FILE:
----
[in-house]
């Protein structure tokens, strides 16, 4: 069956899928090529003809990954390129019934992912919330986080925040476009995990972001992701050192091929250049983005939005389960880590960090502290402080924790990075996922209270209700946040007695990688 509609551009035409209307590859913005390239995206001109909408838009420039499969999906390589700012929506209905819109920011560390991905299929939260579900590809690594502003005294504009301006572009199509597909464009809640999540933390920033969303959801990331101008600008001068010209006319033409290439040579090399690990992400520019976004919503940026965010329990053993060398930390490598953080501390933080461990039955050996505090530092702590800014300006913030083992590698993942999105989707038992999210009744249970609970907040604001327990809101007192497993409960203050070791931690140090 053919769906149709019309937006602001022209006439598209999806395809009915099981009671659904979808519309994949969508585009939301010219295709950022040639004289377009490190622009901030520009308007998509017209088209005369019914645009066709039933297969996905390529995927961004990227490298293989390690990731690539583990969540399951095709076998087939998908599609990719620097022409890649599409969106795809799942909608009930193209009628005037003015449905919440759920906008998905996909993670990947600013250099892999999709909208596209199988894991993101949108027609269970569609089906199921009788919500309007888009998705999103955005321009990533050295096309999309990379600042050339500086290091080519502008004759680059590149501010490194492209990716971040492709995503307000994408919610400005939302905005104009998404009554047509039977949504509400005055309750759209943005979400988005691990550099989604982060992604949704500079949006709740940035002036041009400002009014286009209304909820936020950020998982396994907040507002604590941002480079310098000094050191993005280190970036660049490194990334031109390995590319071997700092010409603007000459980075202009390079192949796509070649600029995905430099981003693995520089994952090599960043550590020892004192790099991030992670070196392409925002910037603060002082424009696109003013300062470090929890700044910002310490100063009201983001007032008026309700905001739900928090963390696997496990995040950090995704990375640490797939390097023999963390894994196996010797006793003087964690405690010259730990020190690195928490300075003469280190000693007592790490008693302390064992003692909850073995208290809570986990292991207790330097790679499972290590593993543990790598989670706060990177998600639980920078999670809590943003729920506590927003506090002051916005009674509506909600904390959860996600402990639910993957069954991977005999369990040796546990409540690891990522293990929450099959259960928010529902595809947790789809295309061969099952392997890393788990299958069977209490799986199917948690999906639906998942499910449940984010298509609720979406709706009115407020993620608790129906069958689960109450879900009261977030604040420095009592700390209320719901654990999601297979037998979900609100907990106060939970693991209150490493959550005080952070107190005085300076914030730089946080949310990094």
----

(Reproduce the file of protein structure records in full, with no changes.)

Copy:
[in-house]
């Protein structure tokens, strides 16, 4: 069956899928090529003809990954390129019934992912919330986080925040476009995990972001992701050192091929250049983005939005389960880590960090502290402080924790990075996922209270209700946040007695990688 509609551009035409209307590859913005390239995206001109909408838009420039499969999906390589700012929506209905819109920011560390991905299929939260579900590809690594502003005294504009301006572009199509597909464009809640999540933390920033969303959801990331101008600008001068010209006319033409290439040579090399690990992400520019976004919503940026965010329990053993060398930390490598953080501390933080461990039955050996505090530092702590800014300006913030083992590698993942999105989707038992999210009744249970609970907040604001327990809101007192497993409960203050070791931690140090 053919769906149709019309937006602001022209006439598209999806395809009915099981009671659904979808519309994949969508585009939301010219295709950022040639004289377009490190622009901030520009308007998509017209088209005369019914645009066709039933297969996905390529995927961004990227490298293989390690990731690539583990969540399951095709076998087939998908599609990719620097022409890649599409969106795809799942909608009930193209009628005037003015449905919440759920906008998905996909993670990947600013250099892999999709909208596209199988894991993101949108027609269970569609089906199921009788919500309007888009998705999103955005321009990533050295096309999309990379600042050339500086290091080519502008004759680059590149501010490194492209990716971040492709995503307000994408919610400005939302905005104009998404009554047509039977949504509400005055309750759209943005979400988005691990550099989604982060992604949704500079949006709740940035002036041009400002009014286009209304909820936020950020998982396994907040507002604590941002480079310098000094050191993005280190970036660049490194990334031109390995590319071997700092010409603007000459980075202009390079192949796509070649600029995905430099981003693995520089994952090599960043550590020892004192790099991030992670070196392409925002910037603060002082424009696109003013300062470090929890700044910002310490100063009201983001007032008026309700905001739900928090963390696997496990995040950090995704990375640490797939390097023999963390894994196996010797006793003087964690405690010259730990020190690195928490300075003469280190000693007592790490008693302390064992003692909850073995208290809570986990292991207790330097790679499972290590593993543990790598989670706060990177998600639980920078999670809590943003729920506590927003506090002051916005009674509506909600904390959860996600402990639910993957069954991977005999369990040796546990409540690891990522293990929450099959259960928010529902595809947790789809295309061969099952392997890393788990299958069977209490799986199917948690999906639906998942499910449940984010298509609720979406709706009115407020993620608790129906069958689960109450879900009261977030604040420095009592700390209320719901654990999601297979037998979900609100907990106060939970693991209150490493959550005080952070107190005085300076914030730089946080949310990094």